Love is “disinterested”–devoid of self-interest, but not dispassionate. I think that is one of the fundamental differences between the Judeo/Christian and the Buddhist spiritual Traditions.

    Emotional detachment is one way to control our individualistic predatory self-interest and disordered desires, but it may leave us apathetic when we are faced with the challenges of personal or institutionalized evil. It may even lead to self-destructive behavior as happened when Buddhist monks self-immolated themselves in protest to institutionalized social injustice. It isn’t really an authentic “martyrdom” when the sacrifice is self-inflicted, it is a pathological “martyr complex.”

    Although it is not possible to formulate a “simple” definition of God, human spirituality, while not simple either, is a little more accessible to the human mind:

    http://spiritualprogressives.org/newsite/

    What is Spiritual?

    Here’s what is spiritual: Ethics, aesthetics, love, compassion, creativity, music, altruism, generosity, forgiveness, spontaneity, emergent phenomena, consciousness itself, and any other aspect of reality not subject to empirical verification or measurement.

    Many scientists are also spiritual: they understand that the scientific method is appropriate for describing regularities in the natural world, but not for understanding all of reality. Those aspects of reality that cannot be reduced to publicly observable and verifiable behavior we call spiritual.

    What Is A Spiritual Progressive? (Hint: You don’t have to believe in God or Be
    Part of a Religion).

    YOU are a spiritual progressive if you endorse the New Bottom Line: Institutions, corporations, government policies, legislation, our political system, our health care system, our educational system, our legal system, and even our personal behavior should be judged “efficient,” “productive” and/or “rational” not only to the extent that they maximize money, power, or fame (the OLD Bottom Line) but also to the extent that they maximize or help produce, sustain or enhance our abilities to be loving and kind, generous and caring for others, ethically and ecologically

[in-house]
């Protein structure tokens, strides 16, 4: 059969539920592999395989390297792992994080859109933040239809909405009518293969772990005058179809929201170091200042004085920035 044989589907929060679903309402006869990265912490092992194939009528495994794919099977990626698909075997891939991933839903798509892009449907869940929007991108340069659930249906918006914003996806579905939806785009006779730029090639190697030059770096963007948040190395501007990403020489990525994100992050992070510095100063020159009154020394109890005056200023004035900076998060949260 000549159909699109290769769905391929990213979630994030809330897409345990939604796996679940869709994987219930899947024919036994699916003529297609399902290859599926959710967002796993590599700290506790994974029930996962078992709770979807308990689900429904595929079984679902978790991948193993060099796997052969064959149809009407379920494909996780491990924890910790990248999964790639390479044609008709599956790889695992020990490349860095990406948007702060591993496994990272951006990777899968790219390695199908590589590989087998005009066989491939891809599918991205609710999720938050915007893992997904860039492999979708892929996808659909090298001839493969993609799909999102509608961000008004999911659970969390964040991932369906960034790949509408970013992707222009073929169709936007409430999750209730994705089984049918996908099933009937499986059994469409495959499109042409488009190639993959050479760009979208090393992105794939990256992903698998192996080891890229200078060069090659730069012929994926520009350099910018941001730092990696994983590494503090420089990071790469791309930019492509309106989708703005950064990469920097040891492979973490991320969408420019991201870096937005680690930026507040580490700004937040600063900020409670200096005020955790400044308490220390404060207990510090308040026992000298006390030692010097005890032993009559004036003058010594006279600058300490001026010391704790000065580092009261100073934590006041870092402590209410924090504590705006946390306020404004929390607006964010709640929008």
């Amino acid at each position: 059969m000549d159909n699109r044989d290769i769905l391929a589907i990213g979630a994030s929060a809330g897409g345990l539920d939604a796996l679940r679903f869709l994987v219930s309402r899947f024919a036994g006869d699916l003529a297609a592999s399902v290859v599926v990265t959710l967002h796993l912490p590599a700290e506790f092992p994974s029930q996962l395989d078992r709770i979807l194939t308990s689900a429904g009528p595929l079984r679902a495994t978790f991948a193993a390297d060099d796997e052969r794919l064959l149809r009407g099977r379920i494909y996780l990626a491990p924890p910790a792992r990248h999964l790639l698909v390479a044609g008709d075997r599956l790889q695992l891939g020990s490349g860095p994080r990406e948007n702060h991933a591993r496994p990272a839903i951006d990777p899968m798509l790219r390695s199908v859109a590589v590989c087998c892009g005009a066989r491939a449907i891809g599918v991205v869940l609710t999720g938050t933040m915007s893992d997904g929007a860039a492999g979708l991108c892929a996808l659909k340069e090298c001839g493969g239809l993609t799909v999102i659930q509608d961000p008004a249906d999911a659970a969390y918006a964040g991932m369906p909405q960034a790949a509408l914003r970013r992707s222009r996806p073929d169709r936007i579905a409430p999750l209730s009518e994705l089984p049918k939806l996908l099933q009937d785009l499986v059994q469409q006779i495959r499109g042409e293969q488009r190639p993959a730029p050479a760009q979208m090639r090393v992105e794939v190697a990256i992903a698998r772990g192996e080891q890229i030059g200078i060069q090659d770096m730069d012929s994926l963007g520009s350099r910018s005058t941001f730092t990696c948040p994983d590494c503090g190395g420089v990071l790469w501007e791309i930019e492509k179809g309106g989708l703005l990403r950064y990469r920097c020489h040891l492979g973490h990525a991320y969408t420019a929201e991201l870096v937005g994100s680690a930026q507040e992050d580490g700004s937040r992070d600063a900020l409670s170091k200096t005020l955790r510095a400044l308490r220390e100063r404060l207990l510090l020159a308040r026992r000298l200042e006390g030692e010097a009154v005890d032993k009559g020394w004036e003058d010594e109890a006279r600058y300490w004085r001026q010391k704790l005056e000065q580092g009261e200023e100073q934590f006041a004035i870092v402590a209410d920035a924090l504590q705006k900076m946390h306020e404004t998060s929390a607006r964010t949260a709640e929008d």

sensitive in our behavior, able to see others as embodiments of the sacred (or
    as deserving to be treated as ends and not as means to our own ends), and
    increasingly able to transcend the tendency to look at the physical world merely in utilitarian terms (how can we use it for human purposes) so that we can respond with awe, wonder, and radical amazement at the grandeur and mystery of all that is. You don’t have to believe in God, deny science, or be part of a religion to be a spiritual progressive. Spiritual progressives use the New Bottom Line to assess the value of our economic, political, and social arrangements and seek to do tikkun (heal and transform the world), using tactics and strategies which themselves manifest that new bottom line (e.g. non-violence and non-violent communication). Or to put it in a short sound byte: we support The Caring
    Society—Caring for Each Other and Caring for the Earth.

    • http://www.patheos.com/blogs/crossexamined Bob Seidensticker

      “God is love”? What does that mean? Is it just supposed to make one feel good for no actual reason? And does one need evidence for this claim? Is this equivalence in the dictionary?

      Your New Bottom Line sounds like the Bhutanese approach to Gross National Happiness.

      • Carol

        When love is practiced it may make us feel good, but it can also make us feel sad when it demands sacrifice that is experienced as an immediate loss.

        Feelings aside, love is not mere sentimentality. It does more than generate feelings of joy or sadness–it changes the whole dynamic of our communal lives.

        You seem to be obsessed with factual evidence. Facts only tell us what IS, they cannot tell us what CAN BE. We need facts or we will become perfectionistic romantic idealists instead of pragmatic visionaries. But “facts alone” will always keep us stuck in the “status quo.” “Facts alone” can rob us of our eschatological hope for a better world.

        In challenging times like these doctrinaire positivism often leaves those among us who are pessimistic by nature bitter and cynical whether they are people of faith or not.

        That is why many Christians have retreated to the relative security of the ecclesiastical sub-culture, where the self-interested moralism of reciprocal altruism and the civic virtues are still practiced, to point accusing fingers at a secular society destabilized by greed and a compulsive pursuit of wealth and pleasure often at the expense of others, rather than witness to their faith by living not only the civic virtues but also the theological virtues of faith, hope and love.